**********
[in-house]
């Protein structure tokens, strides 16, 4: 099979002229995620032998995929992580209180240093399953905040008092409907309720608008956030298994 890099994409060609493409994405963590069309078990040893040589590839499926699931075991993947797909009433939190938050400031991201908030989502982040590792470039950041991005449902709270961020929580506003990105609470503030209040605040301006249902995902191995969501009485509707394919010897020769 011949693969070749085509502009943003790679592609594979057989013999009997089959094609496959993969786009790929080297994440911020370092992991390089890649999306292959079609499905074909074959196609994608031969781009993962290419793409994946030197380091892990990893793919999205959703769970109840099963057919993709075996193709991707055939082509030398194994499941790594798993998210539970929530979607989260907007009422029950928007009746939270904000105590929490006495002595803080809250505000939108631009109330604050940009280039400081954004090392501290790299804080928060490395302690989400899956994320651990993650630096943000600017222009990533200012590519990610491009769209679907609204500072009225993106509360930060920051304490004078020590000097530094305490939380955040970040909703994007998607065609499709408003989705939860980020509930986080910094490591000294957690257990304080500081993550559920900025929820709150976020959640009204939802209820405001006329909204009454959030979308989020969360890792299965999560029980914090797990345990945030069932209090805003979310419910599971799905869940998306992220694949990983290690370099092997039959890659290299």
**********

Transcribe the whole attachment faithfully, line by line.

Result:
[in-house]
């Protein structure tokens, strides 16, 4: 099979002229995620032998995929992580209180240093399953905040008092409907309720608008956030298994 890099994409060609493409994405963590069309078990040893040589590839499926699931075991993947797909009433939190938050400031991201908030989502982040590792470039950041991005449902709270961020929580506003990105609470503030209040605040301006249902995902191995969501009485509707394919010897020769 011949693969070749085509502009943003790679592609594979057989013999009997089959094609496959993969786009790929080297994440911020370092992991390089890649999306292959079609499905074909074959196609994608031969781009993962290419793409994946030197380091892990990893793919999205959703769970109840099963057919993709075996193709991707055939082509030398194994499941790594798993998210539970929530979607989260907007009422029950928007009746939270904000105590929490006495002595803080809250505000939108631009109330604050940009280039400081954004090392501290790299804080928060490395302690989400899956994320651990993650630096943000600017222009990533200012590519990610491009769209679907609204500072009225993106509360930060920051304490004078020590000097530094305490939380955040970040909703994007998607065609499709408003989705939860980020509930986080910094490591000294957690257990304080500081993550559920900025929820709150976020959640009204939802209820405001006329909204009454959030979308989020969360890792299965999560029980914090797990345990945030069932209090805003979310419910599971799905869940998306992220694949990983290690370099092997039959890659290299």